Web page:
1985 · Akira Maeda · Super Tiger · UWF

Akira Maeda vs Super Tiger-UWF 7.1.1985.

An improvement over their september match which retains pretty much all of its strengths and sees its flaws subside. The matwork is better, as the holds are more varied and there is a bigger focus on acquiring positioning, properly defending and adjusting instead of just going “let’s grab an armbar again and we’ll work from there”. Here Maeda doesn’t just do nice slams, but actively tries to counter Sayama’s kicks and drag him to the ground. The sequences in which they’re desperately trying to get on top rule. The stand up sequences are even more violent than before, with nasty slaps, soccer kicks and elbow drops (which I don’t remember seeing look this good outside of a Johnny Valentine match JIP) added to the mix. Really, if there was just a bigger sense of danger on the mat, this could’ve been so much more than a great match. But you’d have something amazing happen and the follow up would be a crowd killing half crab, and so on it went. ****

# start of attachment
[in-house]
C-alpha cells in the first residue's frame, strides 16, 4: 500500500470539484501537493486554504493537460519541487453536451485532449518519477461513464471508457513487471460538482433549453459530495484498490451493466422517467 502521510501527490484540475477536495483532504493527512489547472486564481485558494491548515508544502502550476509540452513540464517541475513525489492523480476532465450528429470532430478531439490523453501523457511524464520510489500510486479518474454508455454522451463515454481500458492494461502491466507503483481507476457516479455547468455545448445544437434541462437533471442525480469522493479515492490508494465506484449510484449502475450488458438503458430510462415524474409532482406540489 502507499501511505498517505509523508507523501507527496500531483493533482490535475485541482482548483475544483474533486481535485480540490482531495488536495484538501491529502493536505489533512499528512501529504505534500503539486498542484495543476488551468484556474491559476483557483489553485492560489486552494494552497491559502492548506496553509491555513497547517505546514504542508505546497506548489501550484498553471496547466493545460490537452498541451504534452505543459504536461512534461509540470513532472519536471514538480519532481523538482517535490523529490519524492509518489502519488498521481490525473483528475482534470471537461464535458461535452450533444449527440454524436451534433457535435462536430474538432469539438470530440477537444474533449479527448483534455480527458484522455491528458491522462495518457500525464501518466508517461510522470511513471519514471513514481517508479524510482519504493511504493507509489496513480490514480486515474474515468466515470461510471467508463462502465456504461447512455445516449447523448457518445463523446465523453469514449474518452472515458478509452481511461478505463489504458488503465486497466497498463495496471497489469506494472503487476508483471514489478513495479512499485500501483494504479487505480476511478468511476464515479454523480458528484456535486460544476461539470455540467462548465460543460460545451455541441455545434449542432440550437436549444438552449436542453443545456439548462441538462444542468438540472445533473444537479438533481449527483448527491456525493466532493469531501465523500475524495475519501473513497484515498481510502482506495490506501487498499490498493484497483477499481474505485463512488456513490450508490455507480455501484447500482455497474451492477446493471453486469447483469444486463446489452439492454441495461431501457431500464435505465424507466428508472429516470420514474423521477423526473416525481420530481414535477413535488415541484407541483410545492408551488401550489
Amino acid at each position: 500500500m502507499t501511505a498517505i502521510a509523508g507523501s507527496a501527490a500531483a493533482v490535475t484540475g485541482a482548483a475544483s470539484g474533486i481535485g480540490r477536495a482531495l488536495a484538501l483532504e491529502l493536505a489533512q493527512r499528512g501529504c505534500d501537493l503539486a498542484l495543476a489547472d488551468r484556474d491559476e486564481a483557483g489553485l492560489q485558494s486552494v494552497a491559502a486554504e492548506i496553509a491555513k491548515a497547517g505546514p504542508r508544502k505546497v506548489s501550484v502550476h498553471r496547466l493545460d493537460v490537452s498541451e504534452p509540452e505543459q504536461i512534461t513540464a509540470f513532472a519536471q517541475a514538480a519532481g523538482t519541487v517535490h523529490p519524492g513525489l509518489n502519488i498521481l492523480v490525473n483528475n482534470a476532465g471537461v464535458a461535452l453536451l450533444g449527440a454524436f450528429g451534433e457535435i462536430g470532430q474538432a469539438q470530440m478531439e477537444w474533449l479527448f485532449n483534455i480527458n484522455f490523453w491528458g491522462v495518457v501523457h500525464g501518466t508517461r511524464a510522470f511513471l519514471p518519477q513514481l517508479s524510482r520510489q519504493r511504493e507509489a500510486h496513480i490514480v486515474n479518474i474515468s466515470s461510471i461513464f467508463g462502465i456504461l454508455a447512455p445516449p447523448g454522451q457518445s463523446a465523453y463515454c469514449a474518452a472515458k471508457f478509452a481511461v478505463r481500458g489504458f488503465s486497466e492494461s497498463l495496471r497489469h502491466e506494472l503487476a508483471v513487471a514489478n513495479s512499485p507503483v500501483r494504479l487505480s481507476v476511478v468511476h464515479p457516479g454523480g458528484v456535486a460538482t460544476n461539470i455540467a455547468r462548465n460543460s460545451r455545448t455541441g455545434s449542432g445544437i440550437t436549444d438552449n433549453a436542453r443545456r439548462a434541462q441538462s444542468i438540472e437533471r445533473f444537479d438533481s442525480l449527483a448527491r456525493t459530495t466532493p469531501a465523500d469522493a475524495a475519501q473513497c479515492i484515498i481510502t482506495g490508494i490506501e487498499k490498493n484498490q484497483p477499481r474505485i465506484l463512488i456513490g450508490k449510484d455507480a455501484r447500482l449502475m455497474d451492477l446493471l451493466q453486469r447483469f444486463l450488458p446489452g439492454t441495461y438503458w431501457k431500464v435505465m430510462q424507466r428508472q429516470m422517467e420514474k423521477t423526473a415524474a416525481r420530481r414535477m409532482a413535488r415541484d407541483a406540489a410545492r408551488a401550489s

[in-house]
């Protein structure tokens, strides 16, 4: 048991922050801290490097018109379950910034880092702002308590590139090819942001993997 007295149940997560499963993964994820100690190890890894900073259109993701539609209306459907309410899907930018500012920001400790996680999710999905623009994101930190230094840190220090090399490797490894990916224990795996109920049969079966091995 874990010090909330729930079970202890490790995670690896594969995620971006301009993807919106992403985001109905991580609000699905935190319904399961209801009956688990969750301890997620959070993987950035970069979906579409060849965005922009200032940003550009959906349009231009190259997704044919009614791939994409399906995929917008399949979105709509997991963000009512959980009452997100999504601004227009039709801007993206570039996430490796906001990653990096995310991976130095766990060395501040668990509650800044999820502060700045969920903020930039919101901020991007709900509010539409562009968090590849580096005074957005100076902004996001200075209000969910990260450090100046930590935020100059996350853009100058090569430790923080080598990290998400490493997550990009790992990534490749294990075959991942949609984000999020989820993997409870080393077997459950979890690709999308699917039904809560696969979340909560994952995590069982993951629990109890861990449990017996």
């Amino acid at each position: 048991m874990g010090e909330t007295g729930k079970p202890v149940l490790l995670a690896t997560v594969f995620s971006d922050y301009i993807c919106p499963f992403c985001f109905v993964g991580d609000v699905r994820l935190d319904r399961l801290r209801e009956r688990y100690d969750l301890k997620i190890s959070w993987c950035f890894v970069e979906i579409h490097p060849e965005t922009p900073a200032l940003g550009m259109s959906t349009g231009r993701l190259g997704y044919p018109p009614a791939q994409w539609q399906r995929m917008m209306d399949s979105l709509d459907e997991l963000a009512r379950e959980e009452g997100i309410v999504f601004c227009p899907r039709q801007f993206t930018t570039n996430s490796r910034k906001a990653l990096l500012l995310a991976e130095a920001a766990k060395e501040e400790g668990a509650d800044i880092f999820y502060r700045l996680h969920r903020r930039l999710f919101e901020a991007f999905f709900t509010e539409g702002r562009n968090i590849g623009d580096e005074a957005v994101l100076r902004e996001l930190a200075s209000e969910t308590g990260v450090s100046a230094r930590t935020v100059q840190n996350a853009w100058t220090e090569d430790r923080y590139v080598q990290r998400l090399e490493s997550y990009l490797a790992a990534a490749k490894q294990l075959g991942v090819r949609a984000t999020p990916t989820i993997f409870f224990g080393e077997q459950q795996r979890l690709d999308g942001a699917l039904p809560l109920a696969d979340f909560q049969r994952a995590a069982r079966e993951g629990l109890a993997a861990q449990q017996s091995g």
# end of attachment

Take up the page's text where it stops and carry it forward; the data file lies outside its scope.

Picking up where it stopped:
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1985 · Akira Maeda · Satoru Sayama · Super Tiger · UWF

Akira Maeda vs Super Tiger-UWF 25.7.1985.

I wouldn’t say it’s the best but the UWF 1 style is probably the most fascinating to watch. There is a distinct flair to the matwork and you always wonder what can they do. This is a match I could see many consider boring but I loved every second of it. Extremely minimalistic with struggle over every hold and transition. I loved Maeda’s Capture Suplexes and his waistlock slam and the way the much was structured, Maeda controlled the entire bout and won without it feeling like a squash. I found it extremely impressive that they managed to make an over 15 minute match with that narrative work without any twists and turns. ****